It’s a party fit for the King of Calypso.
The Museum of the Moving Image hosts The Harry Belafonte Pre-Birthday Celebration in Astoria’s Kaufman Arts District on Saturday, Feb. 4. The early bird event — Belafonte turns 90 this March 1 — features a three-film retrospective and a conversation with a good friend of the legendary singer, actor, and civil rights activist.
At 1 p.m. “The Strolling ’20s,” screens. Written by Harlem Renaissance poet Langston Hughes, this 60-minute CBS TV special captures the tempo and spirit of Harlem in the 1920s. The star-studded cast includes Belafonte, Sammy Davis Jr., Duke Ellington, Sidney Poitier, and Nipsey Russell.
Walter Mosley, a multi-faceted author whose novels include “Devil in a Blue Dress” and those from the best-selling mystery series about Easy Rawlins, a hard-boiled African American detective in Los Angeles, discusses Belafonte’s legacy at 2:15 p.m. He chats with Warrington Hudlin, a museum trustee and film producer whose work includes House Party and Boomerang.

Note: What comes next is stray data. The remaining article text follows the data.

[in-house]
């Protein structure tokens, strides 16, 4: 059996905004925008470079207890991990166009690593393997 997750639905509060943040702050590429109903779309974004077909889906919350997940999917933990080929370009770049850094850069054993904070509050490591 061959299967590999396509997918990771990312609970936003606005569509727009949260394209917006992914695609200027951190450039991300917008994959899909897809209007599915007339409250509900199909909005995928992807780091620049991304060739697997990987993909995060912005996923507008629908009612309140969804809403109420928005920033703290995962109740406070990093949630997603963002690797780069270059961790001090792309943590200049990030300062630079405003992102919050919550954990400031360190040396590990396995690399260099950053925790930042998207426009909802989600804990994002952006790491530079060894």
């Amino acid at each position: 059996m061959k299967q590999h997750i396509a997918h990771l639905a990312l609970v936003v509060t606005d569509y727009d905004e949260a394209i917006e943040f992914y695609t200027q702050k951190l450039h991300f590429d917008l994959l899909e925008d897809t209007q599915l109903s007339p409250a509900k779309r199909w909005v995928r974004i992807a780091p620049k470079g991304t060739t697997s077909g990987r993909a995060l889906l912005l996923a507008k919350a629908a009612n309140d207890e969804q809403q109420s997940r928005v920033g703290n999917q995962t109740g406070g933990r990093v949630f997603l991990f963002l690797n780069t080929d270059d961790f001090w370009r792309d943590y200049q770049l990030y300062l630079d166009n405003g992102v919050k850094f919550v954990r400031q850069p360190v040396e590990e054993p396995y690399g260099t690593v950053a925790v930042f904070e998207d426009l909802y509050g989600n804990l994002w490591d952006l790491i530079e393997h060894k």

“Kansas City,” a 1996 feature filled with jazz, kidnapping, and drugs, shows at 3:30 p.m. Belafonte, who plays a street smart gangster, has said that this is his personal favorite acting performance.
The nightcap is Otto Preminger’s “Carmen Jones” at 6 p.m. Belafonte co-stars with Dorothy Dandridge in this 1954 musical, an adaptation of Georges Bizet’s opera Carmen. In this version, Belafonte is a young World War II soldier, while Dandridge is a fetching parachute-factory worker.
Admission to each individual program is $15. A day-pass costs $25. This birthday party is the fourth annual Black History Month collaboration between the Black Filmmaker Foundation and the museum.
Images: Manfred Werner/Museum of the Moving Image